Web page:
Wednesday, December 20, 2017

Book Review: The Catcher in the Rye

The Catcher in the Rye by J.D. Salinger
My rating: 4 of 5 stars

So much has already been said about this book that I'm afraid of just being another ripple in an ever increasing pond of analysis, but at the risk of going to far I want to introduce an entirely different interpretation.
It's a book about alienation, that much is true, but Holden's alienation is a self-imposed alienation, one that he uses as a form of self-preservation because the book itself, I think, is a chronicle of childhood sexual abuse among the privileged classes.
If we remember his teacher Mr. Antolini we can infer from what happened that night in his apartment that he was a pederast. Holden himself says that, "When something perverty like that happens, I start sweating like a bastard. That kind of stuffs happened to me about twenty times since I was a kid." So we can infer further that he's experienced this kind of abuse before.
Holden saw the perverted nature of privilege and could understand it only as "phony" which is why so many demented individuals have used this book as a sort of manifesto to explain and justify their own madness.
"It's easier to slit a mans throat than it is to punch him in the face," Holden says, but the question is why? Because the formers too intimate and Holden's afraid of intimacy, he has been betrayed by those authority figures he trusted in life. How else can we understand this one scene and Holden's comments afterward, as well as his behavior throughout the book? I think it's quite clear that this is a book about the obscenity of paternal authority. This authority presents itself as neutral and even compassionate, and this guise prevents us from questioning the exercise of symbolic power, but when we see the paternal authorities obscene dimension, we begin to question its legitimacy. We see it as Holden himself saw it, as "phony."

Tuesday, December 12, 2017

Book Review: The Trouble with Being Born

The Trouble with Being Born by Emil M. Cioran
My rating: 3 of 5 stars

Cioran is a writer who occupies that venerable space where philosophy and literature meet. He is a writer who delivers us from despair simply because he is so far removed from it.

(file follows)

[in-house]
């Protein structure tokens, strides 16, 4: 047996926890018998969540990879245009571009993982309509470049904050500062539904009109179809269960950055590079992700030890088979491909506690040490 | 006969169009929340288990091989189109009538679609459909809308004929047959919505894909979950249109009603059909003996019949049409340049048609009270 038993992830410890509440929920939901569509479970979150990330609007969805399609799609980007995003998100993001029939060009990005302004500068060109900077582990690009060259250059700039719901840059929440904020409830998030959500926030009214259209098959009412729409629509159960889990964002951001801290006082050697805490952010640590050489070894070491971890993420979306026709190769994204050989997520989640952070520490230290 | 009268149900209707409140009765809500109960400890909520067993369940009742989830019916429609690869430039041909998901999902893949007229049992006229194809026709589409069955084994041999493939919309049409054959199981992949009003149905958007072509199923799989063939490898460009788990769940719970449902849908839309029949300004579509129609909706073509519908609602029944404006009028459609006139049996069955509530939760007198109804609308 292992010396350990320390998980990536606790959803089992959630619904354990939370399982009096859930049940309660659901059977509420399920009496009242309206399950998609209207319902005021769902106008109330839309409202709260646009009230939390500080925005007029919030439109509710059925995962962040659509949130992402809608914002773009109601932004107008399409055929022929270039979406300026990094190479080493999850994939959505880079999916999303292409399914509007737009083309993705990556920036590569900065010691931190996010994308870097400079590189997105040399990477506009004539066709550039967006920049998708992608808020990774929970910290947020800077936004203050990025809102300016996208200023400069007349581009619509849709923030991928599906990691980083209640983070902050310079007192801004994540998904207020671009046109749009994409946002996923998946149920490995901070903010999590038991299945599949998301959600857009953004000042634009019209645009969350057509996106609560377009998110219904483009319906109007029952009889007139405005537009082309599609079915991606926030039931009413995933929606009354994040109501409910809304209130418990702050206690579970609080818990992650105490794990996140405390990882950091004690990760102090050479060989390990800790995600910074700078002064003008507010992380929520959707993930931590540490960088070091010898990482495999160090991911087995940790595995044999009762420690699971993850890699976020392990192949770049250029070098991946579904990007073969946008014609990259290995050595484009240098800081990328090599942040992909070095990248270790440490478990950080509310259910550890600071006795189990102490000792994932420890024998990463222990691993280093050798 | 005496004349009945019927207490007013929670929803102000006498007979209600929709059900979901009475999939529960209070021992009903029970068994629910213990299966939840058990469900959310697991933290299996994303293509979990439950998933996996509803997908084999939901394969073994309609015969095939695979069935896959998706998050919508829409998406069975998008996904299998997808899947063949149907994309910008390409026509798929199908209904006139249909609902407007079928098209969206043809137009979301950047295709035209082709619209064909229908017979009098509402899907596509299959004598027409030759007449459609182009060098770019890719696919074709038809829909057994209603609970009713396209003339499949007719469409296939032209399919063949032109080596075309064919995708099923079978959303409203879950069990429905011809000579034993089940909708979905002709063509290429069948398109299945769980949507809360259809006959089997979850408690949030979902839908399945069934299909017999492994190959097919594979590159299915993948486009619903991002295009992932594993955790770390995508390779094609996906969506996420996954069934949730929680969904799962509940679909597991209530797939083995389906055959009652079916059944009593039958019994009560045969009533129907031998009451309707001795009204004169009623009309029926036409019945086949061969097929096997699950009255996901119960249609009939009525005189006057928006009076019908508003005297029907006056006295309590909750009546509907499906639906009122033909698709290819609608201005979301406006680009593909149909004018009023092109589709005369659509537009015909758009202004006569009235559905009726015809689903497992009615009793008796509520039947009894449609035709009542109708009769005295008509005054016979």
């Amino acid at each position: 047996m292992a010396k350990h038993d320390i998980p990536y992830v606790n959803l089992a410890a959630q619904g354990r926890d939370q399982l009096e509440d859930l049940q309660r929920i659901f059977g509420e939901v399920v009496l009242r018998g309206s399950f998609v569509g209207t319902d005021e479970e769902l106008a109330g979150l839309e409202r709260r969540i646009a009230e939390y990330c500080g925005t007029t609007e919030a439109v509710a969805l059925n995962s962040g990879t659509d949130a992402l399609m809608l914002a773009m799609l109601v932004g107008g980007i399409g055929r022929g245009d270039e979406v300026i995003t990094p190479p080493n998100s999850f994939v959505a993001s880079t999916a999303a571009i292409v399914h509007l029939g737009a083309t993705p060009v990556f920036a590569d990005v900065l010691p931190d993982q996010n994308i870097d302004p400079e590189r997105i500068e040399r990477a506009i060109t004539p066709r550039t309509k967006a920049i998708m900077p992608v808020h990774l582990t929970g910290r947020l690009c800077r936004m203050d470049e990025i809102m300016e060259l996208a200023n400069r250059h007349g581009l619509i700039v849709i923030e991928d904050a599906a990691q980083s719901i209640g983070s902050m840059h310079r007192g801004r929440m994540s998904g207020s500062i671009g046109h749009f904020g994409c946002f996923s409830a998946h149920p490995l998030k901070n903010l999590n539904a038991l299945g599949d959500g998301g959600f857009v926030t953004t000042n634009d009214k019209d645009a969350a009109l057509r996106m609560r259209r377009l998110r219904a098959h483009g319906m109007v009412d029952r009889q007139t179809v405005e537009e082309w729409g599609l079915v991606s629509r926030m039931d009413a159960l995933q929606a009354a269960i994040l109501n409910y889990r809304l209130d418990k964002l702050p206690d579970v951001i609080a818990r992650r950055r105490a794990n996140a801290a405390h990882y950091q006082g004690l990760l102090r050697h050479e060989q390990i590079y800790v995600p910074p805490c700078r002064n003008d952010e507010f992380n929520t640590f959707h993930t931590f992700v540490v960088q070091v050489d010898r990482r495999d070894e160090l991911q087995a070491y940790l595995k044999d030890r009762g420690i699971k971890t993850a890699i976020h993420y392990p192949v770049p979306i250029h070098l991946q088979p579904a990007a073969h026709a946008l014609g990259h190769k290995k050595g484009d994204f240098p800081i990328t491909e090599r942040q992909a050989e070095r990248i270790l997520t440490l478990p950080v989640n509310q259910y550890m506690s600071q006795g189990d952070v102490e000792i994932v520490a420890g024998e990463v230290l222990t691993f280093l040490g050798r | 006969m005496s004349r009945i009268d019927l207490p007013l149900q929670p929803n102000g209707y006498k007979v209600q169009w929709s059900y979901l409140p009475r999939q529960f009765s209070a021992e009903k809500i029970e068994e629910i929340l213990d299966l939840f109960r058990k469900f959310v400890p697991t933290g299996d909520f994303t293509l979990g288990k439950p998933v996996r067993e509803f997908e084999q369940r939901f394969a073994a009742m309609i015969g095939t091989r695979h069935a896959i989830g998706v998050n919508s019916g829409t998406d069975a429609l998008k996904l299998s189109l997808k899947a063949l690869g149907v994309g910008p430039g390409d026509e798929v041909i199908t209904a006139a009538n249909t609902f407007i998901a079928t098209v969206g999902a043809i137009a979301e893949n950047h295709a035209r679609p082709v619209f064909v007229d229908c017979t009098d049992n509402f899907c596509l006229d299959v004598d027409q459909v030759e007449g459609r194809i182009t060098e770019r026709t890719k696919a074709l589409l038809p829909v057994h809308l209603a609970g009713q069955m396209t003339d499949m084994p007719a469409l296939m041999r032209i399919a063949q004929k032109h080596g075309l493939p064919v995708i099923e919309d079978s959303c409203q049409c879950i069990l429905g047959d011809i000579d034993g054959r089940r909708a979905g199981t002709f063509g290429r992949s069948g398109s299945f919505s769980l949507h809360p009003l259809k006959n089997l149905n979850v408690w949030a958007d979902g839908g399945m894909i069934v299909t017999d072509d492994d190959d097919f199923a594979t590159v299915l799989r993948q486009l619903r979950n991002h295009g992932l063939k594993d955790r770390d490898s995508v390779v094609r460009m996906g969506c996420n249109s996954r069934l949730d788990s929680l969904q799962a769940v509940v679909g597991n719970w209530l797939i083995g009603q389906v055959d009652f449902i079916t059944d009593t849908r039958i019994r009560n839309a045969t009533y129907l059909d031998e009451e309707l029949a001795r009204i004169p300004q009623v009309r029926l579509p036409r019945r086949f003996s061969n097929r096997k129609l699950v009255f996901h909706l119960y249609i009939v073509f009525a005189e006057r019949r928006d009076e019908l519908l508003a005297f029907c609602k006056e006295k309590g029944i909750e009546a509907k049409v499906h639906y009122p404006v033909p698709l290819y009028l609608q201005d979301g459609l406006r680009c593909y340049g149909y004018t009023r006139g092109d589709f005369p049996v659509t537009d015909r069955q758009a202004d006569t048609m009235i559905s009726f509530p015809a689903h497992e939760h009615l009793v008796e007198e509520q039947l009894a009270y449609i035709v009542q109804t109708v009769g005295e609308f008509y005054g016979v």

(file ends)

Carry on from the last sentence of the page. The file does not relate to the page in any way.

“Only optimists kill themselves, he says, “optimists who no longer succeed at being optimists. The others, having no reason to live, why would they have any to die?” An apt question. It’s also where most critics of Cioran go wrong. Far from being a brooding pessimist, maybe he’s simply a veiled optimist.
“We dread the future only when we are not sure we can kill ourselves when we want to.”
Never have I felt more liberated than when considering this idea. It’s like what Cassius says in Julius Caesar, “But life, being weary of these worldly bars, never lacks power to dismiss itself.”
This book comes very close to what the Denial of Death tried to do, except here Cioran focuses on birth as opposed to death as the worst thing that can can happen to us.
Some people have called his ideas dangerous, but at the end of the day, if philosophy is not dangerous, what use do we have for it?
If we take nothing else from the work of Cioran, let it be that question, asked without presentiment.

Tuesday, December 5, 2017

Book Review: My Father, the Pornographer: A Memoir

My Father, the Pornographer: A Memoir by Chris Offutt
My rating: 5 of 5 stars

“Families,” a therapist once said. “Keep us in business.” I think writers would most likely say the same.
This is an intense memoir about an unusual childhood. A childhood much like my own in the sense that we both grew up in Kentucky amidst crushing poverty and isolation, although in his case he was more closely tied to middle class life than I was. We both had absent, or rather disinterested fathers, and both had the same feelings of inarticulate yearning characteristic of the place we grew up. That hopeless feeling of not belonging, of feeling unfit for your current environment, moving away once your able to and then being even more unfit once you return home.
Memoirs like these help people, not just the authors but the readers, to find their place in the world and in turn that life review helps people come to terms with their own past.
It’s no question really, and a story like this helps to bring this point home, your parents are the ones who fuck you up, and then you end up spending the rest of your life trying to unfuck yourself.